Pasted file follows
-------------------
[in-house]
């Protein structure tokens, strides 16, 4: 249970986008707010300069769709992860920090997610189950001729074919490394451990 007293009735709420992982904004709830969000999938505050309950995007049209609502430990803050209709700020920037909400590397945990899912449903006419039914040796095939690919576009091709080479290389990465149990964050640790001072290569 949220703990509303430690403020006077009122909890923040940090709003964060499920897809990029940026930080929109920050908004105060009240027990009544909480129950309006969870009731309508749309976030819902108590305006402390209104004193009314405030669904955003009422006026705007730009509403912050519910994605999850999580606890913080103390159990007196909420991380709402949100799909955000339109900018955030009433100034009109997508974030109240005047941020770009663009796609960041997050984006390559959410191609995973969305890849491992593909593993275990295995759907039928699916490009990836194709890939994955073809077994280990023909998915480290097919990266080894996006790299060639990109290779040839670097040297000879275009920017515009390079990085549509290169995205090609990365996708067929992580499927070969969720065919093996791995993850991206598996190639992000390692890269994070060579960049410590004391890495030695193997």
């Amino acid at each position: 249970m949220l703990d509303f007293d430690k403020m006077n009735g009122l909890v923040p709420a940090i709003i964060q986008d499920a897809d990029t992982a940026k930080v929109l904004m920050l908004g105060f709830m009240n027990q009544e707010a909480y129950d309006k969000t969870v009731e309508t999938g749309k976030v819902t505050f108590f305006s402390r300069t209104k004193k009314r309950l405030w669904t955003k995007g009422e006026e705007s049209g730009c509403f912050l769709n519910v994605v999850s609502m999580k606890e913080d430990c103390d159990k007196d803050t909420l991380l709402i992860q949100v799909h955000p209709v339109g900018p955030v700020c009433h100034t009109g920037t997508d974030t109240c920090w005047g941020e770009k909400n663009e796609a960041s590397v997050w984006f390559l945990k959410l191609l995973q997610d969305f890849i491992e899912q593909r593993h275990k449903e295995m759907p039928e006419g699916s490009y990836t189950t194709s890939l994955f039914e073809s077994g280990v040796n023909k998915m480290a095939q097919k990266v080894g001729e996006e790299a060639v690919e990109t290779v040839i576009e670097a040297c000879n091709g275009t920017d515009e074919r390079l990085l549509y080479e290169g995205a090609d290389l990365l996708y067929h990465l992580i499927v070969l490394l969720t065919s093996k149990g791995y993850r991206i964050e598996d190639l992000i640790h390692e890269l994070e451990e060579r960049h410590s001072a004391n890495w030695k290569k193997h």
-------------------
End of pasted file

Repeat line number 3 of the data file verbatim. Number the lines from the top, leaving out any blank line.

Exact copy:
């Amino acid at each position: 249970m949220l703990d509303f007293d430690k403020m006077n009735g009122l909890v923040p709420a940090i709003i964060q986008d499920a897809d990029t992982a940026k930080v929109l904004m920050l908004g105060f709830m009240n027990q009544e707010a909480y129950d309006k969000t969870v009731e309508t999938g749309k976030v819902t505050f108590f305006s402390r300069t209104k004193k009314r309950l405030w669904t955003k995007g009422e006026e705007s049209g730009c509403f912050l769709n519910v994605v999850s609502m999580k606890e913080d430990c103390d159990k007196d803050t909420l991380l709402i992860q949100v799909h955000p209709v339109g900018p955030v700020c009433h100034t009109g920037t997508d974030t109240c920090w005047g941020e770009k909400n663009e796609a960041s590397v997050w984006f390559l945990k959410l191609l995973q997610d969305f890849i491992e899912q593909r593993h275990k449903e295995m759907p039928e006419g699916s490009y990836t189950t194709s890939l994955f039914e073809s077994g280990v040796n023909k998915m480290a095939q097919k990266v080894g001729e996006e790299a060639v690919e990109t290779v040839i576009e670097a040297c000879n091709g275009t920017d515009e074919r390079l990085l549509y080479e290169g995205a090609d290389l990365l996708y067929h990465l992580i499927v070969l490394l969720t065919s093996k149990g791995y993850r991206i964050e598996d190639l992000i640790h390692e890269l994070e451990e060579r960049h410590s001072a004391n890495w030695k290569k193997h």